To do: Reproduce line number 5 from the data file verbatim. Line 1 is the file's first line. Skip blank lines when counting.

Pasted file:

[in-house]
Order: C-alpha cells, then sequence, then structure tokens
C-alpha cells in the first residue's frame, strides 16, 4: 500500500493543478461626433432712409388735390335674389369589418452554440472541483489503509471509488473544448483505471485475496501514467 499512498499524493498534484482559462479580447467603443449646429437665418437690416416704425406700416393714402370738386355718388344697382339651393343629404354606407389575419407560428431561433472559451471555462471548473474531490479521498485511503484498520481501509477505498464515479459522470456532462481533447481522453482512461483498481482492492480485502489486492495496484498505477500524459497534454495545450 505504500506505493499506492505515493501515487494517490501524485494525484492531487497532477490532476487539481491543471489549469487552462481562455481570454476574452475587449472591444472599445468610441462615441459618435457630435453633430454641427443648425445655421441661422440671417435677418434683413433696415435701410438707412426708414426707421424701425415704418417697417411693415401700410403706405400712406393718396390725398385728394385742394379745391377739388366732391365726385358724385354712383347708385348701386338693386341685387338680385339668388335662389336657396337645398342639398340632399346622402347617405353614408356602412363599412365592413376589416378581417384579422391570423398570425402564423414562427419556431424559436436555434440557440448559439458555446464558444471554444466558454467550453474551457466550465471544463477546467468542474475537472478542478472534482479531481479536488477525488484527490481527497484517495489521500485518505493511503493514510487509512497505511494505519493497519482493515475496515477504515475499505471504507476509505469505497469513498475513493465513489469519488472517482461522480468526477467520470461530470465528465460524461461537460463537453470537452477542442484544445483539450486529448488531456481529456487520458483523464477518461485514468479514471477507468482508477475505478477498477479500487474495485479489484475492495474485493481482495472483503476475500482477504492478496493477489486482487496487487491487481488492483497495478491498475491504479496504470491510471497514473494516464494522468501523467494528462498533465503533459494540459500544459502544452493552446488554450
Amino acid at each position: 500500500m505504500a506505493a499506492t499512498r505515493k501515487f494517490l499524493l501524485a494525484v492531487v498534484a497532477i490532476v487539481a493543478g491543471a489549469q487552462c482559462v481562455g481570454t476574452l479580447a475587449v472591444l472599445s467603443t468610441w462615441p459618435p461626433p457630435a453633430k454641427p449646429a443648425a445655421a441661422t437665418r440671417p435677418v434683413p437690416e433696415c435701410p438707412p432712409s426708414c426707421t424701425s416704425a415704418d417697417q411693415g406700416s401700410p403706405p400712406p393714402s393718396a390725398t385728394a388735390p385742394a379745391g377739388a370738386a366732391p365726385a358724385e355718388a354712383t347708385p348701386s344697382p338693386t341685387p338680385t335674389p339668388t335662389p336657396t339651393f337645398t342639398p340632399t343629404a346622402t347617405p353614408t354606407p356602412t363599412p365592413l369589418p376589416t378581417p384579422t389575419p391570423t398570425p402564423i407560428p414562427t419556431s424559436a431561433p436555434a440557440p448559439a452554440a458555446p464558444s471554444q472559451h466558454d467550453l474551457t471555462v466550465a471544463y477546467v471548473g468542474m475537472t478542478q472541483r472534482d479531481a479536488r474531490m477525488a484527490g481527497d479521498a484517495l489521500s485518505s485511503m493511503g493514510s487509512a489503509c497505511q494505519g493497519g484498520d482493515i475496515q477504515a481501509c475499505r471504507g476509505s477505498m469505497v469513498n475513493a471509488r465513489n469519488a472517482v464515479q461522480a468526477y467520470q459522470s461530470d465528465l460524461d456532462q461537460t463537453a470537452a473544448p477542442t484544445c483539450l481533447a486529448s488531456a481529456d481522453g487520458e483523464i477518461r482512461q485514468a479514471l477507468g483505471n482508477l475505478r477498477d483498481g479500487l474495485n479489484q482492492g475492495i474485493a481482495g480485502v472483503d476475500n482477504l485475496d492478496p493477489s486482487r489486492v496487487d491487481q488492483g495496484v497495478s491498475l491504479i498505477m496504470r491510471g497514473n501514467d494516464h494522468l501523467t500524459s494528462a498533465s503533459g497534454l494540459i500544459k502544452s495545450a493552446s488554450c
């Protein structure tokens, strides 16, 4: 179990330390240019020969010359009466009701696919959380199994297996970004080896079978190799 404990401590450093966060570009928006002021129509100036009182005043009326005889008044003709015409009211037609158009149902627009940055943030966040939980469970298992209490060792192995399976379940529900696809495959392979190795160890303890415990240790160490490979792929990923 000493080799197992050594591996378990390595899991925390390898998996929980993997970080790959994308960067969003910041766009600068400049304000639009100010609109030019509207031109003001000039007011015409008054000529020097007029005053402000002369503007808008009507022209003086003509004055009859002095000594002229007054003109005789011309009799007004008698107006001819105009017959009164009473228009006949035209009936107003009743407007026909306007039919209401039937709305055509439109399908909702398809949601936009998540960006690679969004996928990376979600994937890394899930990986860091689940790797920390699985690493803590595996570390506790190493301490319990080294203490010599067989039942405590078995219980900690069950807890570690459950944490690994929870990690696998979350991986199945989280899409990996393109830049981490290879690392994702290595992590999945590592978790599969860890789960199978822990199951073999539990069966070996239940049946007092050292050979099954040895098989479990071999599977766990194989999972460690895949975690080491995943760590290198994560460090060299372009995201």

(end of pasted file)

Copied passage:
């Protein structure tokens, strides 16, 4: 179990330390240019020969010359009466009701696919959380199994297996970004080896079978190799 404990401590450093966060570009928006002021129509100036009182005043009326005889008044003709015409009211037609158009149902627009940055943030966040939980469970298992209490060792192995399976379940529900696809495959392979190795160890303890415990240790160490490979792929990923 000493080799197992050594591996378990390595899991925390390898998996929980993997970080790959994308960067969003910041766009600068400049304000639009100010609109030019509207031109003001000039007011015409008054000529020097007029005053402000002369503007808008009507022209003086003509004055009859002095000594002229007054003109005789011309009799007004008698107006001819105009017959009164009473228009006949035209009936107003009743407007026909306007039919209401039937709305055509439109399908909702398809949601936009998540960006690679969004996928990376979600994937890394899930990986860091689940790797920390699985690493803590595996570390506790190493301490319990080294203490010599067989039942405590078995219980900690069950807890570690459950944490690994929870990690696998979350991986199945989280899409990996393109830049981490290879690392994702290595992590999945590592978790599969860890789960199978822990199951073999539990069966070996239940049946007092050292050979099954040895098989479990071999599977766990194989999972460690895949975690080491995943760590290198994560460090060299372009995201």